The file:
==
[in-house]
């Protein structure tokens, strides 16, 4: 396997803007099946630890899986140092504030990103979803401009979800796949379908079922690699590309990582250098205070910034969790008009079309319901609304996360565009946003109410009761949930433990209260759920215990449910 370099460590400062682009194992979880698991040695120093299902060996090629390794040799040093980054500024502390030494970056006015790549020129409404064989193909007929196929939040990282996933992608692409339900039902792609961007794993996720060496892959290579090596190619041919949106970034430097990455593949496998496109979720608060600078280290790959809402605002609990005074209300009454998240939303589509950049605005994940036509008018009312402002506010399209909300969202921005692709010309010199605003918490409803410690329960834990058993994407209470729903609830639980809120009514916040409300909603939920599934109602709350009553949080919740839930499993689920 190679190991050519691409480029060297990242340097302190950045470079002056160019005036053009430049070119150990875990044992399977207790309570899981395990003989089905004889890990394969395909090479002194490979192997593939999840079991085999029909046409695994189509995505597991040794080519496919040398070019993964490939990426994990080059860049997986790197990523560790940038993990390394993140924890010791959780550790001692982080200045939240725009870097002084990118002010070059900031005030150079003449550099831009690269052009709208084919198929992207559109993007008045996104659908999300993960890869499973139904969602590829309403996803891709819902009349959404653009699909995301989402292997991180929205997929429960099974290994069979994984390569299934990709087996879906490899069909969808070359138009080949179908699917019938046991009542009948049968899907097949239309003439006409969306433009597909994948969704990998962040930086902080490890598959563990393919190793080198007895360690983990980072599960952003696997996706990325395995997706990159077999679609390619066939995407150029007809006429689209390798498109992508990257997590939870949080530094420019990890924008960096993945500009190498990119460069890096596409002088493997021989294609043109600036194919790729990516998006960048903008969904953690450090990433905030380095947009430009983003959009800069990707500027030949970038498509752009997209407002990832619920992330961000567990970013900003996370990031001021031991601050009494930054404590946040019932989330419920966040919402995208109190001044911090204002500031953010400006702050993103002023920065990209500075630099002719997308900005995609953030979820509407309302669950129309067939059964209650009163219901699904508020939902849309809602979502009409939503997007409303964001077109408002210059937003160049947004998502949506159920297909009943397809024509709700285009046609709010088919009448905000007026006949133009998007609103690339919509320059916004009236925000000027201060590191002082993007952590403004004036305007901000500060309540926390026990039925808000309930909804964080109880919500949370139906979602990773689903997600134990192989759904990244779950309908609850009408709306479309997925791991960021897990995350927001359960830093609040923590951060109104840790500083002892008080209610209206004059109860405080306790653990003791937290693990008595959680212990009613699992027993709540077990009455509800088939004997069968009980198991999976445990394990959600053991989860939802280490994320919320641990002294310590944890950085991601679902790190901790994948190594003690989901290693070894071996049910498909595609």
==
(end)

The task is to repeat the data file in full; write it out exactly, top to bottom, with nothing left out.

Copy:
[in-house]
């Protein structure tokens, strides 16, 4: 396997803007099946630890899986140092504030990103979803401009979800796949379908079922690699590309990582250098205070910034969790008009079309319901609304996360565009946003109410009761949930433990209260759920215990449910 370099460590400062682009194992979880698991040695120093299902060996090629390794040799040093980054500024502390030494970056006015790549020129409404064989193909007929196929939040990282996933992608692409339900039902792609961007794993996720060496892959290579090596190619041919949106970034430097990455593949496998496109979720608060600078280290790959809402605002609990005074209300009454998240939303589509950049605005994940036509008018009312402002506010399209909300969202921005692709010309010199605003918490409803410690329960834990058993994407209470729903609830639980809120009514916040409300909603939920599934109602709350009553949080919740839930499993689920 190679190991050519691409480029060297990242340097302190950045470079002056160019005036053009430049070119150990875990044992399977207790309570899981395990003989089905004889890990394969395909090479002194490979192997593939999840079991085999029909046409695994189509995505597991040794080519496919040398070019993964490939990426994990080059860049997986790197990523560790940038993990390394993140924890010791959780550790001692982080200045939240725009870097002084990118002010070059900031005030150079003449550099831009690269052009709208084919198929992207559109993007008045996104659908999300993960890869499973139904969602590829309403996803891709819902009349959404653009699909995301989402292997991180929205997929429960099974290994069979994984390569299934990709087996879906490899069909969808070359138009080949179908699917019938046991009542009948049968899907097949239309003439006409969306433009597909994948969704990998962040930086902080490890598959563990393919190793080198007895360690983990980072599960952003696997996706990325395995997706990159077999679609390619066939995407150029007809006429689209390798498109992508990257997590939870949080530094420019990890924008960096993945500009190498990119460069890096596409002088493997021989294609043109600036194919790729990516998006960048903008969904953690450090990433905030380095947009430009983003959009800069990707500027030949970038498509752009997209407002990832619920992330961000567990970013900003996370990031001021031991601050009494930054404590946040019932989330419920966040919402995208109190001044911090204002500031953010400006702050993103002023920065990209500075630099002719997308900005995609953030979820509407309302669950129309067939059964209650009163219901699904508020939902849309809602979502009409939503997007409303964001077109408002210059937003160049947004998502949506159920297909009943397809024509709700285009046609709010088919009448905000007026006949133009998007609103690339919509320059916004009236925000000027201060590191002082993007952590403004004036305007901000500060309540926390026990039925808000309930909804964080109880919500949370139906979602990773689903997600134990192989759904990244779950309908609850009408709306479309997925791991960021897990995350927001359960830093609040923590951060109104840790500083002892008080209610209206004059109860405080306790653990003791937290693990008595959680212990009613699992027993709540077990009455509800088939004997069968009980198991999976445990394990959600053991989860939802280490994320919320641990002294310590944890950085991601679902790190901790994948190594003690989901290693070894071996049910498909595609």